Brewing Maestro: William Eddins ’83E, ’86E (MM)

Brewing Maestro: William Eddins ’83E, ’86E (MM)

A noted conductor hopes to improve music education for young people in the Twin Cities, one beer at a time.

William Eddins and two other men pose in front of a counter

Photo provided by William Eddins

When it comes to sharing a love for music, orchestra conductor William Eddins ’83E, ’86E (MM) is putting his money where his mouth is. And he’s hoping beer aficionados in the Twin Cities will put some of their money into an effort to help a community share music.

Eddins, whose résumé as a conductor includes a 10-year position at the Chicago Symphony Orchestra as well as guest and visiting roles throughout the United States, is opening a brewery in St. Paul, with some of the proceeds going to provide musical education and instruments for the young people in the area who otherwise would have little access to such resources.

Named MetroNOME (the acronym stands for “nurture outstanding music education”), the brewery is set for a grand opening in June. Established by Eddins and business partner Matt Engstrom, both home brewers, the business includes a tap room and rental space and a digital and audio production facility that will be available for creating content focused on music education.

“We want to make sure that every kid in this area who wants to have music in their lives has the opportunity to do just that,” he says.

As a student at Eastman, Eddins turned to conducting as a sophomore. Until then he had been focused on piano, a solo pursuit he began at age 5. Because 18th- and 19th-century music forms the core of Western orchestral repertoire, that meant there were no keyboard orchestral parts in Brahms or any other classical composer he had studied and appreciated growing up.

He considered conducting just another “tool in my toolkit” for years until “an epiphany moment” in the late 1980s. He was practicing with an orchestra (“who shall remain nameless,” he says), doing readings of mid-century American music, when he found himself not being able to follow the conductor.

“I was so mad,” he recalls. “I was furious. All I wanted to know was where we were, and the conductor was not being a help at all. I said, ‘Nope, Bill, you’re going back into conducting. You’re not going to let your friends and colleagues go through their entire musical careers without seeing at least one clear downbeat.’ That’s an exact quote.”

During the 2021–22 academic year, he is serving as visiting director of orchestras and conductor of the symphony orchestra at University of Illinois at Urbana-Champaign. Before that he served as music director of the Edmonton Symphony Orchestra from 2005 until 2017, which led to a career highlight at Carnegie Hall in May 2012.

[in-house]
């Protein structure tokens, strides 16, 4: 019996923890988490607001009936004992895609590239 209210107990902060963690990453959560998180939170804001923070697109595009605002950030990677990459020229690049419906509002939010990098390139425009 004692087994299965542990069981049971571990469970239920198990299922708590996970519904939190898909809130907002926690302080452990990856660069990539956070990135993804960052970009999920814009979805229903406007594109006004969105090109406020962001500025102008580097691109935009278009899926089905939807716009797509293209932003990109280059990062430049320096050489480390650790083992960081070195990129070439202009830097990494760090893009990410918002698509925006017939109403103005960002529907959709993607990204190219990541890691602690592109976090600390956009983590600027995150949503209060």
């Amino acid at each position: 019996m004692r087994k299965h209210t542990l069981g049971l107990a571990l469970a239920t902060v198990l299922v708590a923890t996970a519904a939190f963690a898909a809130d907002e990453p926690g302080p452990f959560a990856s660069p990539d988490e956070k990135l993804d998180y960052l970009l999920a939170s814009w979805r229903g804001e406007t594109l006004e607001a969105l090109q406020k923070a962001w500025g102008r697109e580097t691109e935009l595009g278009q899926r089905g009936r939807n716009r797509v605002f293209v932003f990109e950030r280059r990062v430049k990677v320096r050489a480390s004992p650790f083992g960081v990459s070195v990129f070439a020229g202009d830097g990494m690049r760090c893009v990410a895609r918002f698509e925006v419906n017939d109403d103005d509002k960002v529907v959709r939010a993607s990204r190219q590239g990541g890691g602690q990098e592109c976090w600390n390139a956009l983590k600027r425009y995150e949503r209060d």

A frequent guest conductor of major orchestras throughout the world, Eddins regularly conducts the Jazz at Lincoln Center Orchestra with soloist Wynton Marsalis and has collaborated with notable artists such as Renée Fleming ’83E (MM), Yo-Yo Ma, and Itzhak Perlman. He served as resident conductor of the Chicago Symphony Orchestra from 1997 to 2003

“Conducting is about trying to make the many, one,” he says. “You have 80 or 90 or however many people on stage, and we all have to have the same understanding of what is going on at any particular moment. And that’s difficult.”

“My father was a philosopher and he’d say, ‘If you’d like two different opinions, ask a philosopher. And my standard line is, ‘If you’d like five different opinions, ask three musicians.’”

He also credits an Eastman course on ethnomusicology taught by Ellen Koskoff with introducing him to the music of India, China, and the Pacific. “This course changed my life,” he says.

As a child brought up on classical, jazz, and rock, what he heard in the classroom broadened his understanding of how different musical concepts are reflective of the societies they come from—and what that understanding means for human connection on a global scale.

He sees the new socially focused brewery as an extension of his efforts to help create that kind of connection.

“Music teaches all these abstract things—to listen, to play together, to be with other people from other backgrounds,” he says. “It just expands our understanding of who we are as human beings, of who others are in other cultures.”

When will Eddins consider the start-up a success?

“When we have to open up MetroNOME 2 in some other city and start the whole funding process over again there,” he says. “I really hope it comes to that point.”

— By Robin L. Flanigan

This article originally appeared in the spring 2022 issue of the Rochester Review magazine.